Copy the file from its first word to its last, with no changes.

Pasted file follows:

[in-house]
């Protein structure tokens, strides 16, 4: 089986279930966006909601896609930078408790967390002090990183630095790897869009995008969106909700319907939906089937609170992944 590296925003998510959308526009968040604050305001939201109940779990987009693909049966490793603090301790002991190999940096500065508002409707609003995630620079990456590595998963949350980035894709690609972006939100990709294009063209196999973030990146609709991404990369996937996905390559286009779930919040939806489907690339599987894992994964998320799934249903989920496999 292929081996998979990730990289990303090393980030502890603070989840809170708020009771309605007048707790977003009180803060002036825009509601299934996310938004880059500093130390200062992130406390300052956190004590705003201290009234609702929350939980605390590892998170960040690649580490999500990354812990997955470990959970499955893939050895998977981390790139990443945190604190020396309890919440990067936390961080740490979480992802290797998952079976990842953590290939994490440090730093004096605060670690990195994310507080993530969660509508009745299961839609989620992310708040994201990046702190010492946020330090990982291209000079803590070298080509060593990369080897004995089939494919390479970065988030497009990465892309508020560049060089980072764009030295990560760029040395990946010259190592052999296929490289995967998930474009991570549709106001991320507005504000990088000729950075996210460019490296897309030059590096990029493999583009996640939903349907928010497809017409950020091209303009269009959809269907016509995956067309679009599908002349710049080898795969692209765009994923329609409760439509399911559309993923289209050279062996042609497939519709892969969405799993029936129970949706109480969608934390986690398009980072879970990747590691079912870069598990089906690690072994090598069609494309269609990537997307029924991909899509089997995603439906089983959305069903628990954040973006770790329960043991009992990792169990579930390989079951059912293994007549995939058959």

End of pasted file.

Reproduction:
[in-house]
């Protein structure tokens, strides 16, 4: 089986279930966006909601896609930078408790967390002090990183630095790897869009995008969106909700319907939906089937609170992944 590296925003998510959308526009968040604050305001939201109940779990987009693909049966490793603090301790002991190999940096500065508002409707609003995630620079990456590595998963949350980035894709690609972006939100990709294009063209196999973030990146609709991404990369996937996905390559286009779930919040939806489907690339599987894992994964998320799934249903989920496999 292929081996998979990730990289990303090393980030502890603070989840809170708020009771309605007048707790977003009180803060002036825009509601299934996310938004880059500093130390200062992130406390300052956190004590705003201290009234609702929350939980605390590892998170960040690649580490999500990354812990997955470990959970499955893939050895998977981390790139990443945190604190020396309890919440990067936390961080740490979480992802290797998952079976990842953590290939994490440090730093004096605060670690990195994310507080993530969660509508009745299961839609989620992310708040994201990046702190010492946020330090990982291209000079803590070298080509060593990369080897004995089939494919390479970065988030497009990465892309508020560049060089980072764009030295990560760029040395990946010259190592052999296929490289995967998930474009991570549709106001991320507005504000990088000729950075996210460019490296897309030059590096990029493999583009996640939903349907928010497809017409950020091209303009269009959809269907016509995956067309679009599908002349710049080898795969692209765009994923329609409760439509399911559309993923289209050279062996042609497939519709892969969405799993029936129970949706109480969608934390986690398009980072879970990747590691079912870069598990089906690690072994090598069609494309269609990537997307029924991909899509089997995603439906089983959305069903628990954040973006770790329960043991009992990792169990579930390989079951059912293994007549995939058959």